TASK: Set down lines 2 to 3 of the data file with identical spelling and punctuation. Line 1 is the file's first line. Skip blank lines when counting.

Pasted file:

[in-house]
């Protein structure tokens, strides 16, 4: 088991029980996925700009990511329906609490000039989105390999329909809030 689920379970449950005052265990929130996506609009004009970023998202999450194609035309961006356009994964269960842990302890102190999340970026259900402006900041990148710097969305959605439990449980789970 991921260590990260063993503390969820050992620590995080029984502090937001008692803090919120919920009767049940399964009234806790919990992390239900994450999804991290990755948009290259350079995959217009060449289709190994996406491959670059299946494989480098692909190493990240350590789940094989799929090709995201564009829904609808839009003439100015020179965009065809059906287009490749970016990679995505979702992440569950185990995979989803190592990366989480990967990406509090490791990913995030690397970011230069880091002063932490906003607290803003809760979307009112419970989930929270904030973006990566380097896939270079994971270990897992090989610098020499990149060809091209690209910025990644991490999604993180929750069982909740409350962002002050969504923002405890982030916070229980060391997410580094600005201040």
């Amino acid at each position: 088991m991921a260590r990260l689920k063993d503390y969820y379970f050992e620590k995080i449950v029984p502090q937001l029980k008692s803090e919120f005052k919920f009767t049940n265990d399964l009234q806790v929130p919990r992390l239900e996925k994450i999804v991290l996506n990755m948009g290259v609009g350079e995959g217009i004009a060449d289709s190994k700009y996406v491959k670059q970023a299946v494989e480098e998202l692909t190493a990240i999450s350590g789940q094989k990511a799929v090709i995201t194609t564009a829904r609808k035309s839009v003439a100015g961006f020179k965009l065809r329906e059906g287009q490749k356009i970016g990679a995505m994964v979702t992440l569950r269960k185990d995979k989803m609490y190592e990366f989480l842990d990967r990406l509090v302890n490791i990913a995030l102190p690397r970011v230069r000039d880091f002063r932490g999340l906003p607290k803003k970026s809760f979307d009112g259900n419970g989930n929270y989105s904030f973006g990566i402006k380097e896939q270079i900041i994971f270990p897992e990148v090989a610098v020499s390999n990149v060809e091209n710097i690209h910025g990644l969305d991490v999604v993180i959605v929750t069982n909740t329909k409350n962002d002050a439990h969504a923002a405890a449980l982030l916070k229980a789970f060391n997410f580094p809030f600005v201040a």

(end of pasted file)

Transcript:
């Protein structure tokens, strides 16, 4: 088991029980996925700009990511329906609490000039989105390999329909809030 689920379970449950005052265990929130996506609009004009970023998202999450194609035309961006356009994964269960842990302890102190999340970026259900402006900041990148710097969305959605439990449980789970 991921260590990260063993503390969820050992620590995080029984502090937001008692803090919120919920009767049940399964009234806790919990992390239900994450999804991290990755948009290259350079995959217009060449289709190994996406491959670059299946494989480098692909190493990240350590789940094989799929090709995201564009829904609808839009003439100015020179965009065809059906287009490749970016990679995505979702992440569950185990995979989803190592990366989480990967990406509090490791990913995030690397970011230069880091002063932490906003607290803003809760979307009112419970989930929270904030973006990566380097896939270079994971270990897992090989610098020499990149060809091209690209910025990644991490999604993180929750069982909740409350962002002050969504923002405890982030916070229980060391997410580094600005201040």
């Amino acid at each position: 088991m991921a260590r990260l689920k063993d503390y969820y379970f050992e620590k995080i449950v029984p502090q937001l029980k008692s803090e919120f005052k919920f009767t049940n265990d399964l009234q806790v929130p919990r992390l239900e996925k994450i999804v991290l996506n990755m948009g290259v609009g350079e995959g217009i004009a060449d289709s190994k700009y996406v491959k670059q970023a299946v494989e480098e998202l692909t190493a990240i999450s350590g789940q094989k990511a799929v090709i995201t194609t564009a829904r609808k035309s839009v003439a100015g961006f020179k965009l065809r329906e059906g287009q490749k356009i970016g990679a995505m994964v979702t992440l569950r269960k185990d995979k989803m609490y190592e990366f989480l842990d990967r990406l509090v302890n490791i990913a995030l102190p690397r970011v230069r000039d880091f002063r932490g999340l906003p607290k803003k970026s809760f979307d009112g259900n419970g989930n929270y989105s904030f973006g990566i402006k380097e896939q270079i900041i994971f270990p897992e990148v090989a610098v020499s390999n990149v060809e091209n710097i690209h910025g990644l969305d991490v999604v993180i959605v929750t069982n909740t329909k409350n962002d002050a439990h969504a923002a405890a449980l982030l916070k229980a789970f060391n997410f580094p809030f600005v201040a």